Mechanisms of ventricular fibrillation in canine models of congestive heart failure and ischemia assessed by in vivo noncontact mapping

Thomas Everett, Emily E. Wilson, Scott Foreman, Jeffrey E. Olgin

Research output: Contribution to journalArticle

31 Citations (Scopus)

Abstract

Background - Much of the research performed studying the mechanism of ventricular fibrillation (VF) has been in normal ventricles rather than under a pathological condition predisposing to VF. We hypothesized that different ventricular substrates would alter the mechanism and characteristics of VF. Methods and Results - Three groups of dogs were studied: (1) control (n=8), (2) pacing-induced congestive heart failure (n=7), and (3) acute ischemia produced by 30 minutes of mid left anterior descending artery ligation (n=5). A noncontact mapping catheter (Ensite 3000, ESI) was placed via transseptal into the left ventricle (LV), along with an electrophysiology catheter. A multielectrode basket catheter (EP Technologies) was placed in the right ventricle, along with an electrophysiology catheter. Several episodes of VF were recorded in each animal. In addition to constructing isopotential and isochronal maps of the VF episodes, signals underwent frequency domain analysis as a fast Fourier transform was performed over a 2-second window every 1 second. From the fast Fourier transform, the dominant frequency was determined, and the organization was calculated. In control dogs, meandering, reentrant, spiral wave activity was the main feature of the VF. The congestive heart failure group showed evidence of a stable rotor (n=3), evidence of a focal source (n=3), or no evidence of a driver in the LV (n=1). The ischemic group showed evidence of an initial focal mechanism that transitioned into reentry. In the control and ischemic groups, the LV always had higher dominant frequencies than the right ventricle. Conclusions - Different ventricular substrates produced by the different animal models altered the characteristics of VF. Thus, different mechanisms of VF may be present in the LV, depending on the animal model.

Original languageEnglish (US)
Pages (from-to)1532-1541
Number of pages10
JournalCirculation
Volume112
Issue number11
DOIs
StatePublished - Sep 13 2005
Externally publishedYes

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Ventricular Fibrillation
Canidae
Ischemia
Heart Failure
Heart Ventricles
Catheters
Electrophysiology
Fourier Analysis
Animal Models
Dogs
Ligation
Arteries
Technology
Control Groups
Research

Keywords

  • Fibrillation
  • Fourier analysis
  • Mapping

ASJC Scopus subject areas

  • Cardiology and Cardiovascular Medicine
  • Physiology (medical)

Cite this

Mechanisms of ventricular fibrillation in canine models of congestive heart failure and ischemia assessed by in vivo noncontact mapping. / Everett, Thomas; Wilson, Emily E.; Foreman, Scott; Olgin, Jeffrey E.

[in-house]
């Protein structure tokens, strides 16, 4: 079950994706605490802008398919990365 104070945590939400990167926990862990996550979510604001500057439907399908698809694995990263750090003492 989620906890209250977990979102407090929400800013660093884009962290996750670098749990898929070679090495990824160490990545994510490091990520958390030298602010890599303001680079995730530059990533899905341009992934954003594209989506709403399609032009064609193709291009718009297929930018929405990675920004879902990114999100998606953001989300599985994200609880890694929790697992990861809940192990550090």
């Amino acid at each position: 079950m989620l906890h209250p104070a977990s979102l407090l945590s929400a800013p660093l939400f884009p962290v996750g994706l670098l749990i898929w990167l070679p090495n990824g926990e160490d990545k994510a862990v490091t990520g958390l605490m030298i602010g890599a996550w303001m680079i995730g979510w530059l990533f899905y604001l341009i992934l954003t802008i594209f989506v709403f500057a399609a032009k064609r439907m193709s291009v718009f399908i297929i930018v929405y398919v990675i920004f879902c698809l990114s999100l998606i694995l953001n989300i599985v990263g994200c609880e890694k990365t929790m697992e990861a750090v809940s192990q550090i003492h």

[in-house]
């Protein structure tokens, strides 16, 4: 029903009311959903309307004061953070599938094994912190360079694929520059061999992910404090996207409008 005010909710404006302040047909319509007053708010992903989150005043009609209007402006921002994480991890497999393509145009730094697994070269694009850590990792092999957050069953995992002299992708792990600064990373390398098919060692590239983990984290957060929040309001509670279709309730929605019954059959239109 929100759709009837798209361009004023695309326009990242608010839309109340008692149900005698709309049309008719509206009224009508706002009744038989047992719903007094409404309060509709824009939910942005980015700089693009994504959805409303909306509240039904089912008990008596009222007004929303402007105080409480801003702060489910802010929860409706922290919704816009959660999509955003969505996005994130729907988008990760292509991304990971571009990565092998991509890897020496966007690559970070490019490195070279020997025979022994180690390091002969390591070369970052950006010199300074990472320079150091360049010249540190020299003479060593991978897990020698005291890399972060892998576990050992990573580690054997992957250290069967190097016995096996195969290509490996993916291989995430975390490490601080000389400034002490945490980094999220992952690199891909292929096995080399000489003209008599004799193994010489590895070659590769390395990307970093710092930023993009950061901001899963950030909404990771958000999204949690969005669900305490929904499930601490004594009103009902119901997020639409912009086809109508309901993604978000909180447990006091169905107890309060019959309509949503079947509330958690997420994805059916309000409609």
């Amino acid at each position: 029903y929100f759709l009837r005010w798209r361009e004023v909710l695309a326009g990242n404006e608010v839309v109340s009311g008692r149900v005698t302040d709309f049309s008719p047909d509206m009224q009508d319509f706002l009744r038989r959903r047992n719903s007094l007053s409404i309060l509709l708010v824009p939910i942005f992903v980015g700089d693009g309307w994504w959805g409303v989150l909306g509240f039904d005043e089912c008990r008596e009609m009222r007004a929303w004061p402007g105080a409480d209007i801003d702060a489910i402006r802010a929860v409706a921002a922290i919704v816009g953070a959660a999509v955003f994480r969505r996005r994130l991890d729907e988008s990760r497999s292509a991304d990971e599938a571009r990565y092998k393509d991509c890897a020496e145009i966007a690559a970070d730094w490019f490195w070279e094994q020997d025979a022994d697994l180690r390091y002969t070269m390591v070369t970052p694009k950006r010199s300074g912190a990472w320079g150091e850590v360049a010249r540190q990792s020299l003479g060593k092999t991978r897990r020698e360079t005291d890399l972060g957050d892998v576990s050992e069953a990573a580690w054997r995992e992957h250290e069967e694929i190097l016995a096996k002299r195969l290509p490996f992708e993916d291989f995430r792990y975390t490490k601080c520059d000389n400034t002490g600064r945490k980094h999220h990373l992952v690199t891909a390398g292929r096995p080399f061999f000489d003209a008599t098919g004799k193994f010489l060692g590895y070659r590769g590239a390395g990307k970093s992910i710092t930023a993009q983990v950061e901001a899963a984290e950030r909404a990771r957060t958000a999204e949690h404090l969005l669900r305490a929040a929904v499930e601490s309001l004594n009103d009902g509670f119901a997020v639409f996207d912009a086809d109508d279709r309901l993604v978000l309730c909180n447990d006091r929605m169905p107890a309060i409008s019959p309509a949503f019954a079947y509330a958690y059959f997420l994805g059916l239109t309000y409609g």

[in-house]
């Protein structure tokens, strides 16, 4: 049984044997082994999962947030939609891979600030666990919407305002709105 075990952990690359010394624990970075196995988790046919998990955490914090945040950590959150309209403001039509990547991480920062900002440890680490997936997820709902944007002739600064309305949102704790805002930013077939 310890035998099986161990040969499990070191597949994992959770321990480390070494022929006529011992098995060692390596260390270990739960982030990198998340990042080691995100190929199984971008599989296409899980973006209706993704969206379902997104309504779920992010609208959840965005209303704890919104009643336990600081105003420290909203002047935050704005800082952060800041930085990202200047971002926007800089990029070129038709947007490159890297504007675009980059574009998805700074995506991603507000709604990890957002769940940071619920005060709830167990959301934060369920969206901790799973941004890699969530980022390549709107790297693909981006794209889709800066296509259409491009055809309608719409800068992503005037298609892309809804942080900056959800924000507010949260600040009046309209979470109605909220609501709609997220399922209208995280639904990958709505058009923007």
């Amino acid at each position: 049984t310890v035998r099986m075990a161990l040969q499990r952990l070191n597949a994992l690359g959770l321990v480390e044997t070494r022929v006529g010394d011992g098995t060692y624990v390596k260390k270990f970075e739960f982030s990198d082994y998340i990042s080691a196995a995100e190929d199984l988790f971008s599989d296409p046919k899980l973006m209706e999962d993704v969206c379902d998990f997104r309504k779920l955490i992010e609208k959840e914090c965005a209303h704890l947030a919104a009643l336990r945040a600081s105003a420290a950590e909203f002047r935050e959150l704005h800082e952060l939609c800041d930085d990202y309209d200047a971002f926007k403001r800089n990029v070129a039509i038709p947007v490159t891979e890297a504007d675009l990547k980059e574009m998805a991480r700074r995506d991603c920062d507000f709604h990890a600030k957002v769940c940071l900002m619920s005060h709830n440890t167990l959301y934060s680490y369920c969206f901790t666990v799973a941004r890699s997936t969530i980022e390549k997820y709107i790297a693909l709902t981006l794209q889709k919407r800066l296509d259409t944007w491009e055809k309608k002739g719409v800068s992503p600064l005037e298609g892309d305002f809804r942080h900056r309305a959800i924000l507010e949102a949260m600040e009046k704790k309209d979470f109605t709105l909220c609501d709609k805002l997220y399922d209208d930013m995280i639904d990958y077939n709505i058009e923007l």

In: Circulation, Vol. 112, No. 11, 13.09.2005, p. 1532-1541.

Research output: Contribution to journalArticle

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AB - Background - Much of the research performed studying the mechanism of ventricular fibrillation (VF) has been in normal ventricles rather than under a pathological condition predisposing to VF. We hypothesized that different ventricular substrates would alter the mechanism and characteristics of VF. Methods and Results - Three groups of dogs were studied: (1) control (n=8), (2) pacing-induced congestive heart failure (n=7), and (3) acute ischemia produced by 30 minutes of mid left anterior descending artery ligation (n=5). A noncontact mapping catheter (Ensite 3000, ESI) was placed via transseptal into the left ventricle (LV), along with an electrophysiology catheter. A multielectrode basket catheter (EP Technologies) was placed in the right ventricle, along with an electrophysiology catheter. Several episodes of VF were recorded in each animal. In addition to constructing isopotential and isochronal maps of the VF episodes, signals underwent frequency domain analysis as a fast Fourier transform was performed over a 2-second window every 1 second. From the fast Fourier transform, the dominant frequency was determined, and the organization was calculated. In control dogs, meandering, reentrant, spiral wave activity was the main feature of the VF. The congestive heart failure group showed evidence of a stable rotor (n=3), evidence of a focal source (n=3), or no evidence of a driver in the LV (n=1). The ischemic group showed evidence of an initial focal mechanism that transitioned into reentry. In the control and ischemic groups, the LV always had higher dominant frequencies than the right ventricle. Conclusions - Different ventricular substrates produced by the different animal models altered the characteristics of VF. Thus, different mechanisms of VF may be present in the LV, depending on the animal model.

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